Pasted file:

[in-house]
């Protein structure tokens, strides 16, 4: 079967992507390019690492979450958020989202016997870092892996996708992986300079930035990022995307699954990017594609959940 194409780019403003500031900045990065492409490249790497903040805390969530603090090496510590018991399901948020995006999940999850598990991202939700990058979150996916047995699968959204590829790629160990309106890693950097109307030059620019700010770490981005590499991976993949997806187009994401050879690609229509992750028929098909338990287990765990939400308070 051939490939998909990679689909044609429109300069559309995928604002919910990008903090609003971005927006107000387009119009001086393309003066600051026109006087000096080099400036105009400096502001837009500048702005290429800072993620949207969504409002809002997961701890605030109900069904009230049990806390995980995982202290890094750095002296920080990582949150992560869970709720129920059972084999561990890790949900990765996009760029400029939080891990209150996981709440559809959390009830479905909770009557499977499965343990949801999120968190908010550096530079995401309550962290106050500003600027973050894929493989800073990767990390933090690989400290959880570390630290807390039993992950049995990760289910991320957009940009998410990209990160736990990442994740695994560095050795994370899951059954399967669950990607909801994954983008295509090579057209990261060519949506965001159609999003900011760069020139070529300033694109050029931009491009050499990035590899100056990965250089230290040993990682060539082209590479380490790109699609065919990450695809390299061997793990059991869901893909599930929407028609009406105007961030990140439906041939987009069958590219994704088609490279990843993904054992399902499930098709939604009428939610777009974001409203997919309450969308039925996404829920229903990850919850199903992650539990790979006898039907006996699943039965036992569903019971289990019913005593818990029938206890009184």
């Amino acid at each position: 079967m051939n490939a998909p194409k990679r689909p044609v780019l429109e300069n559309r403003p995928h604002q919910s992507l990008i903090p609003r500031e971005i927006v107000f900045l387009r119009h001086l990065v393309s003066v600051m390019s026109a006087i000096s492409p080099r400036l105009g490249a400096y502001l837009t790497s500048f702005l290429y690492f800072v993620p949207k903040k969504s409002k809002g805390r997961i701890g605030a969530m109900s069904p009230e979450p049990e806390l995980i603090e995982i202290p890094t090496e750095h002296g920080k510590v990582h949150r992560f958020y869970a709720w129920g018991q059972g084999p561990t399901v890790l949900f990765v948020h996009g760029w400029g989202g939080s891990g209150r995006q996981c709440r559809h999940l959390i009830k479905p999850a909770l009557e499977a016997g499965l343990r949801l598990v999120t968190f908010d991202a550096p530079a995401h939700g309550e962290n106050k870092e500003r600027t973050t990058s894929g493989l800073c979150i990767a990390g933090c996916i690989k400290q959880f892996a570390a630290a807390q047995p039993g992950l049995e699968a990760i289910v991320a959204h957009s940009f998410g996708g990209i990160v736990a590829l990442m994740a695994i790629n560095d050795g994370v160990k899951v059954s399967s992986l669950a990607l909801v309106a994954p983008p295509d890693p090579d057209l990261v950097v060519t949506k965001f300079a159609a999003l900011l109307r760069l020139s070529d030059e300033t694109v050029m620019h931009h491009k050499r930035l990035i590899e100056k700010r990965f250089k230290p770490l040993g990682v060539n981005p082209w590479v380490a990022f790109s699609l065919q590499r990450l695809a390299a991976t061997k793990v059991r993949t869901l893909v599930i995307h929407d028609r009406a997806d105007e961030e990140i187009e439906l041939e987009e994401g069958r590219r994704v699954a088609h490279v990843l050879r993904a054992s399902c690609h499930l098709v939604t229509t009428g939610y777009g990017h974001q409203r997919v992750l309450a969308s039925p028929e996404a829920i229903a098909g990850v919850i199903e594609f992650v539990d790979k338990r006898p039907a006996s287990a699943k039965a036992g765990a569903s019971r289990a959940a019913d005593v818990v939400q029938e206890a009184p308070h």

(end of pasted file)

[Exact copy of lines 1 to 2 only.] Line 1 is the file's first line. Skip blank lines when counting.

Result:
[in-house]
């Protein structure tokens, strides 16, 4: 079967992507390019690492979450958020989202016997870092892996996708992986300079930035990022995307699954990017594609959940 194409780019403003500031900045990065492409490249790497903040805390969530603090090496510590018991399901948020995006999940999850598990991202939700990058979150996916047995699968959204590829790629160990309106890693950097109307030059620019700010770490981005590499991976993949997806187009994401050879690609229509992750028929098909338990287990765990939400308070 051939490939998909990679689909044609429109300069559309995928604002919910990008903090609003971005927006107000387009119009001086393309003066600051026109006087000096080099400036105009400096502001837009500048702005290429800072993620949207969504409002809002997961701890605030109900069904009230049990806390995980995982202290890094750095002296920080990582949150992560869970709720129920059972084999561990890790949900990765996009760029400029939080891990209150996981709440559809959390009830479905909770009557499977499965343990949801999120968190908010550096530079995401309550962290106050500003600027973050894929493989800073990767990390933090690989400290959880570390630290807390039993992950049995990760289910991320957009940009998410990209990160736990990442994740695994560095050795994370899951059954399967669950990607909801994954983008295509090579057209990261060519949506965001159609999003900011760069020139070529300033694109050029931009491009050499990035590899100056990965250089230290040993990682060539082209590479380490790109699609065919990450695809390299061997793990059991869901893909599930929407028609009406105007961030990140439906041939987009069958590219994704088609490279990843993904054992399902499930098709939604009428939610777009974001409203997919309450969308039925996404829920229903990850919850199903992650539990790979006898039907006996699943039965036992569903019971289990019913005593818990029938206890009184």